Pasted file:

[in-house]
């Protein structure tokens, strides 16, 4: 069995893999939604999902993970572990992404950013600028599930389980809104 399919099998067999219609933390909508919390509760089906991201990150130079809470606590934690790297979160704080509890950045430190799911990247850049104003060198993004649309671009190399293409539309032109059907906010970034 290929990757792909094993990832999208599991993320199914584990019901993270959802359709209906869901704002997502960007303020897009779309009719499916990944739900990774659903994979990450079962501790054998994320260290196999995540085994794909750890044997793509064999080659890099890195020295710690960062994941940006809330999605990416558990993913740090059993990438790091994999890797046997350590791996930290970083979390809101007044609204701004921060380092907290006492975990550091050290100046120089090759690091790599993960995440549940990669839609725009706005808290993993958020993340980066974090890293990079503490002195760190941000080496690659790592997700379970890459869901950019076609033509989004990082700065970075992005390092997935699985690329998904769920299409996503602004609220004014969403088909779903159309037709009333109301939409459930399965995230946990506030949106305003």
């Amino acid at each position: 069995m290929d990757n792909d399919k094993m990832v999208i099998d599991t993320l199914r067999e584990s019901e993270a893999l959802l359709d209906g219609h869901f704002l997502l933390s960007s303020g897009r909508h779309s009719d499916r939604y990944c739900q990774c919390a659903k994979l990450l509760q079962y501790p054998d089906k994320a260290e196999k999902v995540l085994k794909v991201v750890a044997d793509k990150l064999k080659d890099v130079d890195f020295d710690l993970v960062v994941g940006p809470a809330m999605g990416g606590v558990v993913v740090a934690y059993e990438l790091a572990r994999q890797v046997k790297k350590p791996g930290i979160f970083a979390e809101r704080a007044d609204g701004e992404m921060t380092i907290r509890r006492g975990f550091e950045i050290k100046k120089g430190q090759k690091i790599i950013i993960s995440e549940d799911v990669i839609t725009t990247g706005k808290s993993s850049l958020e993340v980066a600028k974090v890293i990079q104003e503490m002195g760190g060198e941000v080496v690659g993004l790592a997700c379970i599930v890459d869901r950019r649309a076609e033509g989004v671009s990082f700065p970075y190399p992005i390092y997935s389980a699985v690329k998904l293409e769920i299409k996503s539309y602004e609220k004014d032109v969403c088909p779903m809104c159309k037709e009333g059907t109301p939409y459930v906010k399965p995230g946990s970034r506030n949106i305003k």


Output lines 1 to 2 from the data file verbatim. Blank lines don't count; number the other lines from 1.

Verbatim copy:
[in-house]
């Protein structure tokens, strides 16, 4: 069995893999939604999902993970572990992404950013600028599930389980809104 399919099998067999219609933390909508919390509760089906991201990150130079809470606590934690790297979160704080509890950045430190799911990247850049104003060198993004649309671009190399293409539309032109059907906010970034 290929990757792909094993990832999208599991993320199914584990019901993270959802359709209906869901704002997502960007303020897009779309009719499916990944739900990774659903994979990450079962501790054998994320260290196999995540085994794909750890044997793509064999080659890099890195020295710690960062994941940006809330999605990416558990993913740090059993990438790091994999890797046997350590791996930290970083979390809101007044609204701004921060380092907290006492975990550091050290100046120089090759690091790599993960995440549940990669839609725009706005808290993993958020993340980066974090890293990079503490002195760190941000080496690659790592997700379970890459869901950019076609033509989004990082700065970075992005390092997935699985690329998904769920299409996503602004609220004014969403088909779903159309037709009333109301939409459930399965995230946990506030949106305003």